Tears are a clear liquid secreted by the lacrimal glands (tear gland) found in the eyes of all land mammals. Their functions include lubricating the eyes (basal tears), removing irritants (reflex tears), and aiding the immune system. Tears also occur as a part of the body's natural pain response. Humans are the only mammals known to produce tears as part of an emotional response, such as out of joy or grief. Tears have symbolic significance among humans (see crying). Emotional secretion of tears may serve a biological function by excreting stress-inducing hormones built up through times of emotional distress. Tears are made up of water, electrolytes, proteins, lipids, and mucins that form layers on the surface of eyes. The different types of tears—basal, reflex, and emotional—vary significantly in composition.
The lacrimal glands secrete lacrimal fluid, which flows through the main excretory ducts into the space between the eyeball and the lids. When the eyes blink, the lacrimal fluid is spread across the surface of the eye. Lacrimal fluid gathers in the lacrimal lake which is found in the medial part of the eye. The lacrimal papilla is an elevation in the inner side of the eyelid, at the edge of the lacrimal lake. The lacrimal canaliculi open into the papilla. The opening of each canaliculus is the lacrimal punctum. From the punctum, tears will enter the lacrimal sac, then on to the nasolacrimal duct, and finally into the nasal cavity. An excess of tears, as caused by strong emotion, can cause the nose to run. Quality of vision is affected by the stability of the tear film.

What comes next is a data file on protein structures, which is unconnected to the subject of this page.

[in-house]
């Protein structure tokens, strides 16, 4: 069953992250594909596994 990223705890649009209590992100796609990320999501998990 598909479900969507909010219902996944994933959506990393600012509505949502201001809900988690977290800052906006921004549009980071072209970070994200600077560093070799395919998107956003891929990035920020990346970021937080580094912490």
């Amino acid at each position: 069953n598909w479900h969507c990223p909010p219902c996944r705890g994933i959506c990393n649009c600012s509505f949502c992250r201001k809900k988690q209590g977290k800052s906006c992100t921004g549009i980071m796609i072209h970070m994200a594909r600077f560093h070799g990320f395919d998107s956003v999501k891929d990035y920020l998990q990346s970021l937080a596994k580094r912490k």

In nearly all human cultures, crying is associated with tears trickling down the cheeks and accompanied by characteristic sobbing sounds. Emotional triggers are most often sadness and grief, but crying can also be triggered by anger, happiness, fear, laughter or humor, frustration, remorse, or other strong, intense emotions. Crying is often associated with babies and children. Some cultures consider crying to be undignified and infantile, casting aspersions on those who cry publicly, except if it is due to the death of a close friend or relative. In most Western cultures, it is more socially acceptable for women and children to cry than men, reflecting masculine sex-role stereotypes. In some Latin regions, crying among men is more acceptable. There is evidence for an interpersonal function of crying as tears express a need for help and foster willingness to help in an observer.
Some modern psychotherapy movements such as Re-evaluation Counseling encourage crying as beneficial to health and mental well-being. An insincere display of grief or dishonest remorse is sometimes called crocodile tears in reference to an Ancient Greek anecdote that crocodiles would pretend to weep while luring or devouring their prey. In addition, "crocodile tears syndrome" is a colloquialism for Bogorad's syndrome, an uncommon consequence of recovery from Bell's palsy in which faulty regeneration of the facial nerve causes sufferers to shed tears while eating.
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